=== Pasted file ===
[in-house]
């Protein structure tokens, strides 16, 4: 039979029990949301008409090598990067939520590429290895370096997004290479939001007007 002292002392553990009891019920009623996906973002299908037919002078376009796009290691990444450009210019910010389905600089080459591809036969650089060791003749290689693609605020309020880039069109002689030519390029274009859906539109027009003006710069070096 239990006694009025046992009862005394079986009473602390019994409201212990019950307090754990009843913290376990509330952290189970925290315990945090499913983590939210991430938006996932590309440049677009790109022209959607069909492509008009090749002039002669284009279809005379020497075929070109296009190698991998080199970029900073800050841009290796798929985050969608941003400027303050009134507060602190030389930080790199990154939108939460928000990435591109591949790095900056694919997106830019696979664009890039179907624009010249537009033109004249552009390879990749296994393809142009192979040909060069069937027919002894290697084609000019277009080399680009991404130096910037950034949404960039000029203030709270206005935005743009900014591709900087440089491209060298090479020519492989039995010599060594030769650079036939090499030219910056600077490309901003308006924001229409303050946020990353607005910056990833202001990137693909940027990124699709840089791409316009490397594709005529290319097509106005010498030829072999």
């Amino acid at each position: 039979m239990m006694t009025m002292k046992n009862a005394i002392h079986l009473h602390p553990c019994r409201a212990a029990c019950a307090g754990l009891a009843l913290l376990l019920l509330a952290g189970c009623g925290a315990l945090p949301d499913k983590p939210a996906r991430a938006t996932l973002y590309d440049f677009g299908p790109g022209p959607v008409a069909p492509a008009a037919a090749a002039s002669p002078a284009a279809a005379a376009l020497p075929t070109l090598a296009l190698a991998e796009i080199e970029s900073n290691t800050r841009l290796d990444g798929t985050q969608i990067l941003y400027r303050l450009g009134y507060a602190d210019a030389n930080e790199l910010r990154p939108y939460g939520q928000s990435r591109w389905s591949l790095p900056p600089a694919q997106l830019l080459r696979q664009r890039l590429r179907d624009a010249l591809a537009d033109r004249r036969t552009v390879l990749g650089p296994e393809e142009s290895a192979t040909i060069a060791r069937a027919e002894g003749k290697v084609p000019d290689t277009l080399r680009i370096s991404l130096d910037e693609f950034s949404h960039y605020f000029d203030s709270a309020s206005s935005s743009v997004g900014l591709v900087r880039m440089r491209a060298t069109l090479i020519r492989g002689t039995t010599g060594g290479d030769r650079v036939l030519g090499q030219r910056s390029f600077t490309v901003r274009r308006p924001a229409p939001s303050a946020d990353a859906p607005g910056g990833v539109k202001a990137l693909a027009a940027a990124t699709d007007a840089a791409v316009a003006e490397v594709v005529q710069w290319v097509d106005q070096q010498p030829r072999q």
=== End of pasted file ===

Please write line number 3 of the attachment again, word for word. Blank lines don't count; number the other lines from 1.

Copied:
């Amino acid at each position: 039979m239990m006694t009025m002292k046992n009862a005394i002392h079986l009473h602390p553990c019994r409201a212990a029990c019950a307090g754990l009891a009843l913290l376990l019920l509330a952290g189970c009623g925290a315990l945090p949301d499913k983590p939210a996906r991430a938006t996932l973002y590309d440049f677009g299908p790109g022209p959607v008409a069909p492509a008009a037919a090749a002039s002669p002078a284009a279809a005379a376009l020497p075929t070109l090598a296009l190698a991998e796009i080199e970029s900073n290691t800050r841009l290796d990444g798929t985050q969608i990067l941003y400027r303050l450009g009134y507060a602190d210019a030389n930080e790199l910010r990154p939108y939460g939520q928000s990435r591109w389905s591949l790095p900056p600089a694919q997106l830019l080459r696979q664009r890039l590429r179907d624009a010249l591809a537009d033109r004249r036969t552009v390879l990749g650089p296994e393809e142009s290895a192979t040909i060069a060791r069937a027919e002894g003749k290697v084609p000019d290689t277009l080399r680009i370096s991404l130096d910037e693609f950034s949404h960039y605020f000029d203030s709270a309020s206005s935005s743009v997004g900014l591709v900087r880039m440089r491209a060298t069109l090479i020519r492989g002689t039995t010599g060594g290479d030769r650079v036939l030519g090499q030219r910056s390029f600077t490309v901003r274009r308006p924001a229409p939001s303050a946020d990353a859906p607005g910056g990833v539109k202001a990137l693909a027009a940027a990124t699709d007007a840089a791409v316009a003006e490397v594709v005529q710069w290319v097509d106005q070096q010498p030829r072999q």